Milan Cathed­ral

Published Categorised as Italy, Travel No Comments on Milan Cathed­ral

While in Milan, I also bought a tick­et to the cathed­ral and attached museum.

Of course outside of the neat framed shot, it actu­ally looks like this: tour­ists and build­ing work.

At this point I got very frus­trated at the fact that my replace­ment phone hadn’t arrived before I trav­elled, and how much better the photos could have been if I wasn’t stuck using an old backup one or had brought my DSLR instead.

Again not so great expos­ure, but these stained glass windows are huge.

A descent into the crypt where the curse of the badly trans­lated Itali­an museum captions strikes again. They never seem to get a native speak­er or special­ist in histor­ic­al or herit­age text to do them, and they’re always full of vocab mistakes even when the gram­mar is correct. For instance here the Itali­an word sepol­cro was trans­lated as “grave­yard” rather than sepulchre or crypt. A pet hate of mine.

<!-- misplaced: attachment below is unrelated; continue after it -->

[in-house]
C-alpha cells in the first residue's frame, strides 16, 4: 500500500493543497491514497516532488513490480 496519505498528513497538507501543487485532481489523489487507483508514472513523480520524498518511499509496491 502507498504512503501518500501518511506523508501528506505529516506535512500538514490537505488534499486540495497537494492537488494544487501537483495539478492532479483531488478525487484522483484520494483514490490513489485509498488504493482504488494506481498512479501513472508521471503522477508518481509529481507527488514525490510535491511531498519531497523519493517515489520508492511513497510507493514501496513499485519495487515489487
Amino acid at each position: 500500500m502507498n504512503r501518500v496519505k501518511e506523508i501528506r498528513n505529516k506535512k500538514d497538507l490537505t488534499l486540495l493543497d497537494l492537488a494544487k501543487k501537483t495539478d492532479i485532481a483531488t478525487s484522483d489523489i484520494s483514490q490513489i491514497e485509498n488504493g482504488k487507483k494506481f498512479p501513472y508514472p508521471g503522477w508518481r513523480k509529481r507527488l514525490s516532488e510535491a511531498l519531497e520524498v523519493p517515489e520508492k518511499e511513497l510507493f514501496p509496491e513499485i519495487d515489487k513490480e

coins on sepulchre floor

Most of the coins thrown into this pit seemed to be euros. A lack of inter­na­tion­al tour­ists for the past few years.


They also had these half-hearted recre­ations of the mosa­ics that were on the floor in Roman times.

The door handles had these carvings of crusaders (liter­ally) stabbing each other in the back. I had to study the Gesta Fran­cor­um at univer­sity. It seemed to be never ending epis­odes of “this person kindly gave the crusaders accom­mod­a­tion until they stole all the roof leads/​drank the entire cellar of wine/​stole all the goats and the host got sick of them and threw them out”

Taking some busy time out of murder and plun­der­ing to pledge alle­gi­ance. I think it’s Barbar­ossa?

Next to the cathed­ral is a museum with vari­ous disused sculp­tures from the church. The displays were recently redone so the sculp­tures are dramat­ic­ally lit up against dark back­grounds. What an incred­ible amount of money the medi­ev­al church had from the backs of the peas­antry.

This mitre was one of the most inter­est­ing things- an early gift from Mexico to the pope, made with a tradi­tion­al Aztec tech­nique using cactus paper and feath­ers

Rejec­ted gargoyles

Dad, dad…

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